Is immune checkpoint modulation a potential therapeutic option in triple negative breast cancer?
© Klinke; licensee BioMed Central Ltd. 2014
Published: 7 November 2014
The emergence of molecular targeted therapies has revolutionized the clinical treatment of breast cancer. To guide treatment, patient samples are screened for expression of hormone receptors for estrogen and progesterone and the epidermal growth factor receptor HER2. Patients with tumors that do not express any of these three receptors (that is, triple-negative breast cancer) exhibit a worse outcome . Sequencing of cancer genomes suggests that over-expressing an oncogene or eliminating a tumor suppressor gene is also associated with passenger mutations. The presence of these passenger mutations may provide a collective signature that distinguishes malignant from normal cells. Conceptually, the adaptive immune system recognizes cells that present a different antigenic signature and provides a mechanism to control for malignant transformation. One approach to enhance anti-tumor immunity is to increase the number of T cells, either systemically, through inhibiting the action of CTLA-4, or locally, through inhibiting the programmed cell death 1 pathway. Therapeutic inhibition of these pathways is called immune checkpoint modulation . The clinical benefit received by a subset of patients with metastatic melanoma demonstrates proof-of-principle for this therapeutic approach .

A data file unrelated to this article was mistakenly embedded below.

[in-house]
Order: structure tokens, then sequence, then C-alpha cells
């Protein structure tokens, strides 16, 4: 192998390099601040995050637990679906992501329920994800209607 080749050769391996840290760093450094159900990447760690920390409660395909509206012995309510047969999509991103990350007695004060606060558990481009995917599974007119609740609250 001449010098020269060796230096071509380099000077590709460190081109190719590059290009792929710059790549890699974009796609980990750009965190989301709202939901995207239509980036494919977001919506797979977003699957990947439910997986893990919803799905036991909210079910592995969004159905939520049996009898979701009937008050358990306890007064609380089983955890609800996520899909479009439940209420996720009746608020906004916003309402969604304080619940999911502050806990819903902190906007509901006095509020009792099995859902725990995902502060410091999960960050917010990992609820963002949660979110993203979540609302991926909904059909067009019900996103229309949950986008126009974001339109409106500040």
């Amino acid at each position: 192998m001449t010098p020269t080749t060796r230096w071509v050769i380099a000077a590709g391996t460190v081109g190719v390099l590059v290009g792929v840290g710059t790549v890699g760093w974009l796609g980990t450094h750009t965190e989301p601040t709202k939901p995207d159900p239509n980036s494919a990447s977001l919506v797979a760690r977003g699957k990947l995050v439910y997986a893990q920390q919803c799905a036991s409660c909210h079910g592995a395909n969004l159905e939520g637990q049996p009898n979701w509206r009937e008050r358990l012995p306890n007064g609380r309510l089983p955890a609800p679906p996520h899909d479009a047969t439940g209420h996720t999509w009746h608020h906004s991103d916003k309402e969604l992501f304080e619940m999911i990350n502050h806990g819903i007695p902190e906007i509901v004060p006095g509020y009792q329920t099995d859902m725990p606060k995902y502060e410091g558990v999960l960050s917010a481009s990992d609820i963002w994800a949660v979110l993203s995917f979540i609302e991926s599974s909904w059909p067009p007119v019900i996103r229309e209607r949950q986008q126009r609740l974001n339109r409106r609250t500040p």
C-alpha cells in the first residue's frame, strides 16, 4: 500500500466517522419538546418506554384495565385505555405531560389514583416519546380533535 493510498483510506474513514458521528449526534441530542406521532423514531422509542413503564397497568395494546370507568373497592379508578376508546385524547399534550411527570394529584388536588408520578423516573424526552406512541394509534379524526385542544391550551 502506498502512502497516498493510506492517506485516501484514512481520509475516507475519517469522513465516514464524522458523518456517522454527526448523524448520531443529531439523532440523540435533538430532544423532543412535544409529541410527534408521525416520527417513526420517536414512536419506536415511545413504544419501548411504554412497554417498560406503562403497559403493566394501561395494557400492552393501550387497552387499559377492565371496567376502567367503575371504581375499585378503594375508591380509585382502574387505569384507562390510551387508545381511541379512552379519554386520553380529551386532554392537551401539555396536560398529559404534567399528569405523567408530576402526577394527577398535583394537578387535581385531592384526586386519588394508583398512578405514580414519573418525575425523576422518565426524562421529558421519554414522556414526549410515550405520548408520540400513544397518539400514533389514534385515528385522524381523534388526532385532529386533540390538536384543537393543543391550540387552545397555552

DJK conceived the study, performed the bioinformatic analysis, analyzed the experimental data, and wrote the manuscript.
This work was supported by grants from the National Science Foundation (CAREER 1053490) and the National Cancer Institute (NCI) R15CA123123. The content is solely the responsibility of the author and does not necessarily represent the official views of the NCI, the National Institutes of Health, or the National Science Foundation.
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